• By Dartington SRU
  • Posted on Thursday 10th September, 2009

Maine people in normal hats rescue kids from drugs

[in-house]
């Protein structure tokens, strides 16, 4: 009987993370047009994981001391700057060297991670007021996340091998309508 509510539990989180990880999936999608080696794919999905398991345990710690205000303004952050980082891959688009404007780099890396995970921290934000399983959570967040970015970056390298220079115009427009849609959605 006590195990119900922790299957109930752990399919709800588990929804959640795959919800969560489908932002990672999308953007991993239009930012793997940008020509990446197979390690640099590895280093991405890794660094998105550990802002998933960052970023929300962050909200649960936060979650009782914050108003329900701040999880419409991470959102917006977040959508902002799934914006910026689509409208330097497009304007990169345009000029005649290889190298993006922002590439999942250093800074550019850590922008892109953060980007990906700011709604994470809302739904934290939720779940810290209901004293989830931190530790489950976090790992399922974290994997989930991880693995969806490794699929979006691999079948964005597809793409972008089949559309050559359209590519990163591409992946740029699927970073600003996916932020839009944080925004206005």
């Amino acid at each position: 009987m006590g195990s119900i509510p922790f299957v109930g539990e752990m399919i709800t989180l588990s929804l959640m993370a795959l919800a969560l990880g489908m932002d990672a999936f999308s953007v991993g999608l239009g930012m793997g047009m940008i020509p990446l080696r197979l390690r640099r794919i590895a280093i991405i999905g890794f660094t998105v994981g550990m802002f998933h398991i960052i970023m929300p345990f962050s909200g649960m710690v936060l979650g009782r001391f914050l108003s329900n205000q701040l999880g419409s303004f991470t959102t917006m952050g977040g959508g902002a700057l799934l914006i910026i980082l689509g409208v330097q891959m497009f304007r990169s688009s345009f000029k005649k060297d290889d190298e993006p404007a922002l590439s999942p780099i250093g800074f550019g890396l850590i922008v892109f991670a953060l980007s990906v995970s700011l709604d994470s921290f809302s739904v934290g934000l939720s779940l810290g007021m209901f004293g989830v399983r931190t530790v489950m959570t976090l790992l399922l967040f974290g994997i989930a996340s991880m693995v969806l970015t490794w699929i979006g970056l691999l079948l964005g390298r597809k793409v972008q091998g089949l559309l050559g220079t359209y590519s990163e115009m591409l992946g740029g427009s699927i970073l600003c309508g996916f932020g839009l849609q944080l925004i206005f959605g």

Visions of a civil society in which science becomes an integral aspect of effective community policy making were spirited together for the Director of White House Drug Control Policy and the worldwide online fraternity of preventionists yesterday.The moment was a webcast organized by the US National Institute of Drug Abuse (NIDA) to coincide with publication of evidence about the successful performance of the Communities that Care “operating system” in randomized controlled trials in Maine.Five communities implemented the expert-guided, self-help approach to service design developed by David Hawkins and his Social Development Research Group at the University of Washington, Seattle.And yesterday’s event put Hawkins, White House “drug czar” Gil Kerlikowske and NIDA Director Dr. Nora Volkow in the same virtual Town Hall with some of the people of Appleton, Camden, Hope, Lincolnville and Rockport to celebrate the results.It was highly orchestrated encounter, during which the prevention science wordbook passed between the police chief, the businessman, the parent, the child and the pastor with disconcerting ease.The view from Fran Harding, Director of the Center for Substance Abuse Prevention at the US Substance Abuse and Mental Health Services Administration was more compelling.Wherever the system was introduced, participants in Communities that Care came to the table wearing their “normal hats,” she explained. That was the key: policy makers and regulators and enforcers combining expertise to bring about normative change. And with the data to support them and proven programs at their command, they were no longer, as another speaker put it, “just making their best guess”.The procedure was described by David Hawkins: the catalog of scientifically defined risk factors (Maine had identified nine from 20), the menu of proven interventions from which they could choose, and the further refinement of the evidence that their own experience allowed.In the case of drug abuse prevention strategies, community trials and control group comparisons had shown a marked difference in risk in the critical period between 7th and 8th grades, he said. The “initiation” rate into drug use had been cut by a third, a figure which community program leader Dalene Dutton said translated into 66% reduction in marijuana use among eighth graders. “We can have population effects in prevention,” Hawkins said later. “We now have the science to help us make wise choices.”Gil Kerlikowske left early but took the point. The Obama administration was soon to publish a national drugs strategy; prevention and treatment of the sort he had heard described would play an important role.Why read a potted account? The webcast in its entirety has been posted on the NIDA Virtual Town Hall website.And tomorrow Prevention Action will publish findings from the evaluation of the CtC activity in Maine and elsewhere in the US.• For more about David Hawkins’s prevention efforts in the UK, and particularly in Birmingham where he has been advising the city on the development of its services development strategy, see Prevention Action’s Birmingham Brighter Futures special issue.• For more about emerging US policy on community "coalitions,” and the announcement of $21 million in Drug Free Communities (DFC) grants to 161 communities across the country, see White House Drug Czar Awards $21 Million to Local Community Coalitions Addressing Youth Substance Use

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